J. Noel Chiappa (JNC@XX.LCS.MIT.EDU)
Mon 28 Apr 86 12:49:50-EDT
Let's go back to basic philosophy on this one, and see if we
can clear it up.
I don't see why anyone would send a (local) broadcast packet
to a (local) non-broadcast address, or vice versa. (Note that I don't
include remote directed broadcast.) It's a slightly suspicious thing
to do. (The only good reason I can think of to do anything like this
is if you're on a net where you don't know where gateways are. You
send out a broadcast packet, and hope for ICMP Redirects. There will
soon be a new ICMP message for finding gateways, so that will fix
If anyone else can think of any good reasons to do such a
thing, please reply to me (privately), and I'll sum up the responses,
along with any places where a need is pointed out. I'd prefer to fix
any such needs with explicit mechanisms, and outlaw this kludge.
The problem then reduces to a much simpler one; you have a
broken packet: what do you do? Now, it's a known fact that dropping
broken things silently makes tracking down problems real hard; it's
also known that having everyone do something when a error happens
usually causes the universe to go berserk.
In addition, whatever generated the bogus packets may not be
in any shape to take automatic error messages, or make any use of
them. The solution that seems to address all these is to notify
'network central', whoever or wherever that is. On the other hand,
there may be a human debugging some code, and he might be able to use
an error message right away, rather than 3 weeks later when the
'network central' sends out their monthly report and notes these
crazy packets they saw several weeks ago. So, here's my philosophy on
what to do.
If the packet was a local hardware broadcast, and you are a
host, drop it: let the gateways (which will also have the packet)
figure out what to do. The gateways will have more smarts to limit the
amount of berserkness in the response, as well as limiting the number
of responses in case they do get it wrong.
If you are a gateway, things get complicated, and I'm not sure
I have figured out all the cases right here off the top of my head.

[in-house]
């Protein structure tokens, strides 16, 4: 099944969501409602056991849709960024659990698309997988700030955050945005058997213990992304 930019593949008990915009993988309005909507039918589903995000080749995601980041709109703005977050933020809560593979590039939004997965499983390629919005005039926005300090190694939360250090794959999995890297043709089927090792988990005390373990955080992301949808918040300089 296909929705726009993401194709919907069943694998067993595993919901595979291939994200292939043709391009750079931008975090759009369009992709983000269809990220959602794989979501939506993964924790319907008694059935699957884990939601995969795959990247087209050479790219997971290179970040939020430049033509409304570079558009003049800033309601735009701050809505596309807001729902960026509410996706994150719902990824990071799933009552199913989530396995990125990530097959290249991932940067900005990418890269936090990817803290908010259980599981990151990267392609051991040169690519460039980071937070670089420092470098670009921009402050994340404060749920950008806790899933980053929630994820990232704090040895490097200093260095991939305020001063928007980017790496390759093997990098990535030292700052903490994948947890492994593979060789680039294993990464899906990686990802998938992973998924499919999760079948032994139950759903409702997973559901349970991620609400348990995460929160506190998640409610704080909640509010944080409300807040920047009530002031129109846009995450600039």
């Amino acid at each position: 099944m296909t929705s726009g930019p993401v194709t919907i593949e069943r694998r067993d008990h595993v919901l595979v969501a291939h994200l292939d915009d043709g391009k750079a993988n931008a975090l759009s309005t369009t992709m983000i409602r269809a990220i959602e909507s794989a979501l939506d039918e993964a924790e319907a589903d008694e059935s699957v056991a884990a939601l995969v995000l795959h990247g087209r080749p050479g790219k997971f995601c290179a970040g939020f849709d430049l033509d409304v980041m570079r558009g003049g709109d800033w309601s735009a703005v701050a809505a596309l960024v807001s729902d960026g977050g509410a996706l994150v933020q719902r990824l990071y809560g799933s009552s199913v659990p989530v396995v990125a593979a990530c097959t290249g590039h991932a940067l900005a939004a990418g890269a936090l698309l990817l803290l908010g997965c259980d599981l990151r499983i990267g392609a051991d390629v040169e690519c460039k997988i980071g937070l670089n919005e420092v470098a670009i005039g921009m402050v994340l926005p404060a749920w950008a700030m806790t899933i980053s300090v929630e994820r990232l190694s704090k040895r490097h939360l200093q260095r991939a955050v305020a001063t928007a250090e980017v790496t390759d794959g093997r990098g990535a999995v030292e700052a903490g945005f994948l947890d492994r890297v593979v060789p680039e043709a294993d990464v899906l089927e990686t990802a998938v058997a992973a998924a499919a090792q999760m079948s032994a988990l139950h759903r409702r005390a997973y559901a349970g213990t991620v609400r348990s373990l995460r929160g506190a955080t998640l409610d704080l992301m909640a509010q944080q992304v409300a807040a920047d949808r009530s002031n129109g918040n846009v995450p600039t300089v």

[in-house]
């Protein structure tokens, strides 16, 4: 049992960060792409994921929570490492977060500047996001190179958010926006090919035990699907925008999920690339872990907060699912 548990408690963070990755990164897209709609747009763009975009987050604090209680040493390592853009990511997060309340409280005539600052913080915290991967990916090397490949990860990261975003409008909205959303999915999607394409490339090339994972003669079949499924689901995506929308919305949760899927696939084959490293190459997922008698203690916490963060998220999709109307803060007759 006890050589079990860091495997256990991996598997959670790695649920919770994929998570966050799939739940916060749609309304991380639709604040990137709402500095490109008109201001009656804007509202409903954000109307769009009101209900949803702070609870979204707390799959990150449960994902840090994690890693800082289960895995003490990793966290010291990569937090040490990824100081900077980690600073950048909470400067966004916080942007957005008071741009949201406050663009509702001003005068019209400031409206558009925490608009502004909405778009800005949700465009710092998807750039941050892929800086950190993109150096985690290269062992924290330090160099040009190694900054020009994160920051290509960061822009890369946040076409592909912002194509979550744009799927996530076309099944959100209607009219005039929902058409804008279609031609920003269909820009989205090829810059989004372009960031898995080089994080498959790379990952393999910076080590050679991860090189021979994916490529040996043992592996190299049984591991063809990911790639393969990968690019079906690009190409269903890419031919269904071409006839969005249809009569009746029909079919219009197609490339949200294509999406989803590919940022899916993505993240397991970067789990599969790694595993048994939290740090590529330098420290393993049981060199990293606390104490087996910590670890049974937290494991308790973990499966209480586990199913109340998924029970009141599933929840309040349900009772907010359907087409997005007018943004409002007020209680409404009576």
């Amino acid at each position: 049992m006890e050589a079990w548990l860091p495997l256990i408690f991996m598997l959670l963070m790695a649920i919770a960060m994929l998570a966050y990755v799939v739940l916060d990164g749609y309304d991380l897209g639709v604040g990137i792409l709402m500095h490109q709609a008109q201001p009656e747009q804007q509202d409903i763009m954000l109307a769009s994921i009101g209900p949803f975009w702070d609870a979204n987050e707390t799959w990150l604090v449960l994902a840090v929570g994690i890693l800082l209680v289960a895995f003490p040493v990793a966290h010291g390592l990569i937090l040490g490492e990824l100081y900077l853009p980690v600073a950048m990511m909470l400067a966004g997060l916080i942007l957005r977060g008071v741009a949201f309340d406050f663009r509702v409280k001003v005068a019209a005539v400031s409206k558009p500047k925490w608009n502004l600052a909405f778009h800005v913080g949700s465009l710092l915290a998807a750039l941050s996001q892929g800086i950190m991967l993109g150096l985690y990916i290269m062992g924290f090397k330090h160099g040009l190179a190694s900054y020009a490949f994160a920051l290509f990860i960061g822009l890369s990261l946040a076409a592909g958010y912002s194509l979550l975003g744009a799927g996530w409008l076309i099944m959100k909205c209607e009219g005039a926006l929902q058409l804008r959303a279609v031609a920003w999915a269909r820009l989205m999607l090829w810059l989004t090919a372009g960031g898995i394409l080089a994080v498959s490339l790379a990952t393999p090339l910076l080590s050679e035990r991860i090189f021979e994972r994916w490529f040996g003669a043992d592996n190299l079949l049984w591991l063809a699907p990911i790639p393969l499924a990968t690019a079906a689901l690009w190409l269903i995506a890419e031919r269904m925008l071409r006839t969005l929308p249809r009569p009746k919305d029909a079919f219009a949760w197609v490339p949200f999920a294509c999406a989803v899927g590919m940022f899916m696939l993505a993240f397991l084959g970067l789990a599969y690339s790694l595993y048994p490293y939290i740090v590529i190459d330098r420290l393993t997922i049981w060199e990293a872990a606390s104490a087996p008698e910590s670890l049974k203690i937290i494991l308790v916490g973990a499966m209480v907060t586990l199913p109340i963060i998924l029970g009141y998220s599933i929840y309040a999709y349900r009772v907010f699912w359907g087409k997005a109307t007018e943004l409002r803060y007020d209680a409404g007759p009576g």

For instance, if the source looks like it was on an attached wire,
send an ICMP error to the source (making sure it wasn't a broadcast),
since the guy created a bad packet. I guess we need a new ICMP error
type for this. However, if the source wasn't local, then either the
packet has a bad source address or a gateway blew it; there's not much
you can do. Log the message for the network wizards to ponder and drop
If the packet was not a hardware broadcast, and you are a host,
it's probably OK to send an ICMP error message since you were the only
one to receive it. I guess the same goes for gateways here.
We still have the problem of what to do with packets that are
in error and *really* broadcast, and I guess they get handled in much
the same way as the case above for ones which were hardware broadcast.
In no circumstances should hosts reply to messages which were hardware
I guess the same set of strategies will apply to multicast
packets, when they eventually arrive in service everywhere. Also,
gateways should always notify 'network central' whenever they notice
anything wrong; there may not be a human or intelligent automaton
getting the message, and the guys who run the net are the ultimate
safety belt. In general, remember: there are more ways to lose than we
can plan for in advance, so the ultimate fallback is to "do nothing
and notify the humans".
I hope this puts a few heavy duty nails in the coffin of this
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